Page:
In addition to the pressures of textual theory and translational methods already discussed, we find the pressures of modern thinking about the Bible being introduced in an even scarier way. Modern versions that have been carefully reviewed by thoughtful churches for doctrinal errors and egregious translational methods are sometimes accepted as suitable versions for Christian use, only to be hit with nasty surprises later. Take the New King James Version as an example. The New King James Version was produced with a very narrow audience in mind. It wanted to skirt the textual controversy and give the conservative Christian community a Bible in modern English (the Bible many people have been longing for). Though influenced by ideas of modern scholarship and over two thousand words shorter than the King James Version, it was closely based on the text of the King James and hews closely to the King James Version in many respects. It was only after the New King James Version was embraced by many conservative Christians that the publishers began slipping changes into the text with successive printings. By far the most disturbing of these changes is the change to 1 Peter 3:3. A key verse for simple, modest, dress became an all out supporter of gaudy attire when the publishers slipped the word merely into the phrase, “Do not let your adornment be [merely] outward.” They even placed it in italics showing that it was not in the original manuscripts! Unfortunately, except for the printing number, this “version” of the New King James is not marked as any different from the original version, which is now out of print.
The NIV publishers tried a similar stunt when they tried to slip in a gender less God. That change was a little too large to go unnoticed, but after the changes were withdrawn for awhile, they are now firmly ensconced in the latest edition. Is the Bible really a text solely up to the discretion of the publishers for wording and interpretation? Apparently, they think so.
Such thinking puts all modern versions in jeopardy. Even the most reasonable are vulnerable to later revisions and changes. Is there any hope that we can just keep a certain edition in print? Actually, no. As you are probably aware, all modern versions are copyrighted and remain under the exclusive control of the publisher.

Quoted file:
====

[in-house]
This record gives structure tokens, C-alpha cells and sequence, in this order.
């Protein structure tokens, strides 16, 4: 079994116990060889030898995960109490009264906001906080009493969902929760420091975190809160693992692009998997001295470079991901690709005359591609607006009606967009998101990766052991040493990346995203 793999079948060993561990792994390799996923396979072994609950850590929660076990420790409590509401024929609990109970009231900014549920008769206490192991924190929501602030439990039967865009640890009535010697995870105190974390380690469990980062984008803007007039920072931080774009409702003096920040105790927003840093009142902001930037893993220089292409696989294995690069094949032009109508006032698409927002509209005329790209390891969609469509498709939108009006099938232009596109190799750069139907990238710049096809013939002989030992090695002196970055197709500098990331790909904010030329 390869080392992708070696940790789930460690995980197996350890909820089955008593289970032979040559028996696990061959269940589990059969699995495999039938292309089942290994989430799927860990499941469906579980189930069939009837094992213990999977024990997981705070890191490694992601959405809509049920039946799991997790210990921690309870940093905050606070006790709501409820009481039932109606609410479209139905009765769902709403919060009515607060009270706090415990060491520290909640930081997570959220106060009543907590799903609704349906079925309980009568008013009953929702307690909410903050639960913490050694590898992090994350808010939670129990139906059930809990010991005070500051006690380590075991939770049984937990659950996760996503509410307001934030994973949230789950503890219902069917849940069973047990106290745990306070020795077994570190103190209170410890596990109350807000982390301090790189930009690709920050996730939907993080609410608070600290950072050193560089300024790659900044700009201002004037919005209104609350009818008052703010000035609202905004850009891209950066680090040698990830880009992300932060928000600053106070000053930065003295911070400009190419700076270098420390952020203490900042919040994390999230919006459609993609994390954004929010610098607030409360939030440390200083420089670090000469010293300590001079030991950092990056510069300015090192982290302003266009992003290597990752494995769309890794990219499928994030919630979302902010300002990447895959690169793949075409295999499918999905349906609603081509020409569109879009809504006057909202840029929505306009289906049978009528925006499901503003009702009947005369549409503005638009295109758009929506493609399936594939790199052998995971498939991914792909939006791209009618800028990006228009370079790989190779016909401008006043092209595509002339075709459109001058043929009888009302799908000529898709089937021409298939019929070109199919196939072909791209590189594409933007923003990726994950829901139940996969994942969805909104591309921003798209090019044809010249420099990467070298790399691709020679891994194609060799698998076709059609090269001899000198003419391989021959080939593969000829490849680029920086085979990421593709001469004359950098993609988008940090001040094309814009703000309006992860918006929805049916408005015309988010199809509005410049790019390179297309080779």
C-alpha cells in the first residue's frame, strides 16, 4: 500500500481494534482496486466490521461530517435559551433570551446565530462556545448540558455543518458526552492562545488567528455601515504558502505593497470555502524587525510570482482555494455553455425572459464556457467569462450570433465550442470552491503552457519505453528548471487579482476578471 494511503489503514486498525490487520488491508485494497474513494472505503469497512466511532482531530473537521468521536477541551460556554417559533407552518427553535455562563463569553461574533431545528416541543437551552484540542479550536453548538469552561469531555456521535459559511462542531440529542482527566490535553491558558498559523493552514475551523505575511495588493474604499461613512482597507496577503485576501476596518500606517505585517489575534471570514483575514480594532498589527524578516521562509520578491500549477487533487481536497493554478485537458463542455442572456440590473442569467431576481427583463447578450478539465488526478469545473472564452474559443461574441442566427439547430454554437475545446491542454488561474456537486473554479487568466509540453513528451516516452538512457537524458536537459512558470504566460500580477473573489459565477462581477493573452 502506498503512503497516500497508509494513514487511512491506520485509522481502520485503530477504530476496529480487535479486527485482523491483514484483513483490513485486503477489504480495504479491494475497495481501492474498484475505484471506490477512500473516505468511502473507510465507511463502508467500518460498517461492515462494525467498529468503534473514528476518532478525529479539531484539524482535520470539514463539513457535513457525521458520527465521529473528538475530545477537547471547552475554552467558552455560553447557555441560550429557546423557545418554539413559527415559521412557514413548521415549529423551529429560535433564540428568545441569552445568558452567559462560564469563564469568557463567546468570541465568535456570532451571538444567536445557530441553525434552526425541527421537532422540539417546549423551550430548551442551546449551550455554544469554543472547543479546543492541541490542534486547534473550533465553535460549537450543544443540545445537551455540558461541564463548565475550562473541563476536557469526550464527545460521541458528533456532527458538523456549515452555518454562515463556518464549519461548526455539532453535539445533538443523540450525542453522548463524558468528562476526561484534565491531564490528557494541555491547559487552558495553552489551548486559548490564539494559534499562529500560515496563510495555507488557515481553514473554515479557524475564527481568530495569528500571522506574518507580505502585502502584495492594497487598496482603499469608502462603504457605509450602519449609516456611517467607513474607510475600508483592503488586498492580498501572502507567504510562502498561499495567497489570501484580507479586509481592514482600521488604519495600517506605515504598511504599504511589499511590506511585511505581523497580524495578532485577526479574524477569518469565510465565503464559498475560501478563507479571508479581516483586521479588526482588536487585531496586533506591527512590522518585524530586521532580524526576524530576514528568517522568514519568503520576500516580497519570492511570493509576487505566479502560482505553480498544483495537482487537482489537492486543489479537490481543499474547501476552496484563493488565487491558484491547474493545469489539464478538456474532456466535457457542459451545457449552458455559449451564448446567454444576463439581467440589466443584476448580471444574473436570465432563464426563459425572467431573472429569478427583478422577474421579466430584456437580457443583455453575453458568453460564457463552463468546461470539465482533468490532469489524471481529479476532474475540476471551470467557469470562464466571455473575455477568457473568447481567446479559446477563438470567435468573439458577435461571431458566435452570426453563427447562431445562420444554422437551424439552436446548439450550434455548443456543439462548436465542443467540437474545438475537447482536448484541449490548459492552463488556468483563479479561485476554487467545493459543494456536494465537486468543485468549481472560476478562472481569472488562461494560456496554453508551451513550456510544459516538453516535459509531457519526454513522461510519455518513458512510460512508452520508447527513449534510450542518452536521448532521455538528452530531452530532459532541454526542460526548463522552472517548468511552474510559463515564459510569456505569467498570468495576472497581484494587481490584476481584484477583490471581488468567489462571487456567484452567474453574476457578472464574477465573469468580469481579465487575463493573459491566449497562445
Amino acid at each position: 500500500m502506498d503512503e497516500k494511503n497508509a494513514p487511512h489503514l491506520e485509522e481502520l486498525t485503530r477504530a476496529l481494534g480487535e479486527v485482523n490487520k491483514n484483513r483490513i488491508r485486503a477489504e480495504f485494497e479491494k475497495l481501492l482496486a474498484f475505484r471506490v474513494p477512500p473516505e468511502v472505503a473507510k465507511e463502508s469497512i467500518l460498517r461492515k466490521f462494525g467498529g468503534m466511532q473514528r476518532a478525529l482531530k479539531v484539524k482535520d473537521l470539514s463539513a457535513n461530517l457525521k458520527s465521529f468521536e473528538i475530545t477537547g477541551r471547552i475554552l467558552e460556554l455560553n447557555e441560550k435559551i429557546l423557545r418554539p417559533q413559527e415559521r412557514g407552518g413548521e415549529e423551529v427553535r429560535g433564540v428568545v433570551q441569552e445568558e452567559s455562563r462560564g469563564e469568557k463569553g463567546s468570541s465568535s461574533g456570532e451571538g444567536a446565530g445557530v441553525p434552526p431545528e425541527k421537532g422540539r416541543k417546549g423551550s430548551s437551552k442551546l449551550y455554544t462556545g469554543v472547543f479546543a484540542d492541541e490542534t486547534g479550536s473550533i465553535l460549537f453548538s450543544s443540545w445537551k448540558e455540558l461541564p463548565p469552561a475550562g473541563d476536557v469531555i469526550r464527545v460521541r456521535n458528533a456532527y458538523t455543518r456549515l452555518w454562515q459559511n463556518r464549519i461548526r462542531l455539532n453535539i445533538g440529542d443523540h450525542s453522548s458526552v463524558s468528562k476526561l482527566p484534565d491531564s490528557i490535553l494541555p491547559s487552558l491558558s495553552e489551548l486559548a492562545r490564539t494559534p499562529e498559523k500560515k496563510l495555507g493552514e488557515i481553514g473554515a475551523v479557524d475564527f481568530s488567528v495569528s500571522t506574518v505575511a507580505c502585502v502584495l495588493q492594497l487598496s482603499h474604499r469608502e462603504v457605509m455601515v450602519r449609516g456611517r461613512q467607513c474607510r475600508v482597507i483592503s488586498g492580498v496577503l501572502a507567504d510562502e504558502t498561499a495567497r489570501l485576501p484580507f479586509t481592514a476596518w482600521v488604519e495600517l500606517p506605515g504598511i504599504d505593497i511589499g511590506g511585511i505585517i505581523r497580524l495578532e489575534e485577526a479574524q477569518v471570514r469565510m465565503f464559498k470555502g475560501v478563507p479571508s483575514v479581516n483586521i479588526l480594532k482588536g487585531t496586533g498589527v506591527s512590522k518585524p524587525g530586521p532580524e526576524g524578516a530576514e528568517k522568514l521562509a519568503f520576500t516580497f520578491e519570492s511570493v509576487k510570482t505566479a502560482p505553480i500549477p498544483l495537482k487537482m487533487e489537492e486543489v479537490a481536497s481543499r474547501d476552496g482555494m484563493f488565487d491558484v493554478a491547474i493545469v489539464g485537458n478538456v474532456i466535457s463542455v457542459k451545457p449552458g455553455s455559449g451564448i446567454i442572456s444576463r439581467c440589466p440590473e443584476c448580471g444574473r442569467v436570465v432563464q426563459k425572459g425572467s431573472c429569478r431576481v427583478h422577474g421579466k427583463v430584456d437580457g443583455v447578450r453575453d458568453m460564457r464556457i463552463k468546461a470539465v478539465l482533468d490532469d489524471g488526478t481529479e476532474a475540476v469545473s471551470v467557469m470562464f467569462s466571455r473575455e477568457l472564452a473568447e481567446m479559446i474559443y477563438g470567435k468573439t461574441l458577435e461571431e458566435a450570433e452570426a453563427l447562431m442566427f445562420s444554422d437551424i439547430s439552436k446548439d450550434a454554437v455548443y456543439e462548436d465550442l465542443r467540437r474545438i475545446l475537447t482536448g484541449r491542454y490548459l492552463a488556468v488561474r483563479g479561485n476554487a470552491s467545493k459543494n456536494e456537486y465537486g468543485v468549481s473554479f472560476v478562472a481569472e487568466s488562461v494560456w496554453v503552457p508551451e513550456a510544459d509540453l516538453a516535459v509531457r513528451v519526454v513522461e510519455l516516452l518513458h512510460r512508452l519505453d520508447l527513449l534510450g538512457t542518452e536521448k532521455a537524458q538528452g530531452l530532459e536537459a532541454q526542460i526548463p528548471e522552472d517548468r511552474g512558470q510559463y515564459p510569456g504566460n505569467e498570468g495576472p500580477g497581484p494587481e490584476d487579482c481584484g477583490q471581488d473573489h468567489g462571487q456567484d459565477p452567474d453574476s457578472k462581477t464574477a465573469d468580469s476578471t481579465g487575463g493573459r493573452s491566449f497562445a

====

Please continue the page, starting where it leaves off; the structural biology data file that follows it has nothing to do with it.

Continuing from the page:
So are modern versions suitable replacements for the King James Version? The answer is a clear no. What is a proper view of modern versions? Since modern versions include much of the text of scripture, they can serve as excellent commentaries for cross-reference and interpretation. We must be aware, however, that they are tainted with man’s ideas.
What about the archaic wording of the King James? Indeed, what about the entire version controversy? Why are we, who are so cautious to educate our own children, write our own textbooks, and ordain our own ministers, unconcerned about the preservation of the Word of God? Why are more people not familiar with the English language and its history? Why is no one fluent in Greek or Hebrew? Why are no students being prepared for the great work of the preservation of the Bible? I speak to our shame. We are so far removed from such a thing it seems like a complete impossibility! How could we, the people of God, have let such a thing slide through our grasp and consigned the divinely inspired Word into the hands of the world? may God help us to be lovers and preservers of the truth!
~ Pensacola, FL